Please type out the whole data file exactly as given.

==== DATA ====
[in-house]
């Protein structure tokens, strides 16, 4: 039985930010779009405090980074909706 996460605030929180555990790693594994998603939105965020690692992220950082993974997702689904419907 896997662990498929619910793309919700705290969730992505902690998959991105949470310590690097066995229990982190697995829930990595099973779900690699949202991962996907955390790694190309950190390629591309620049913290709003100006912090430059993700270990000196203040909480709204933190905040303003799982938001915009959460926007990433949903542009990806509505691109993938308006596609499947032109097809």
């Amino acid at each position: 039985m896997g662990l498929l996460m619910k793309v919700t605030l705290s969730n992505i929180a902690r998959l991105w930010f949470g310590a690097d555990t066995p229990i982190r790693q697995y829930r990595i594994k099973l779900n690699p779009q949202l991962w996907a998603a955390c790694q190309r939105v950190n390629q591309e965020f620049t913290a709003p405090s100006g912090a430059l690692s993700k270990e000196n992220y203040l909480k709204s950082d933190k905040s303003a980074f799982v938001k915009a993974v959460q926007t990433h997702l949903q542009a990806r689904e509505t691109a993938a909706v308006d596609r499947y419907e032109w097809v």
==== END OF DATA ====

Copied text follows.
[in-house]
């Protein structure tokens, strides 16, 4: 039985930010779009405090980074909706 996460605030929180555990790693594994998603939105965020690692992220950082993974997702689904419907 896997662990498929619910793309919700705290969730992505902690998959991105949470310590690097066995229990982190697995829930990595099973779900690699949202991962996907955390790694190309950190390629591309620049913290709003100006912090430059993700270990000196203040909480709204933190905040303003799982938001915009959460926007990433949903542009990806509505691109993938308006596609499947032109097809």
């Amino acid at each position: 039985m896997g662990l498929l996460m619910k793309v919700t605030l705290s969730n992505i929180a902690r998959l991105w930010f949470g310590a690097d555990t066995p229990i982190r790693q697995y829930r990595i594994k099973l779900n690699p779009q949202l991962w996907a998603a955390c790694q190309r939105v950190n390629q591309e965020f620049t913290a709003p405090s100006g912090a430059l690692s993700k270990e000196n992220y203040l909480k709204s950082d933190k905040s303003a980074f799982v938001k915009a993974v959460q926007t990433h997702l949903q542009a990806r689904e509505t691109a993938a909706v308006d596609r499947y419907e032109w097809v």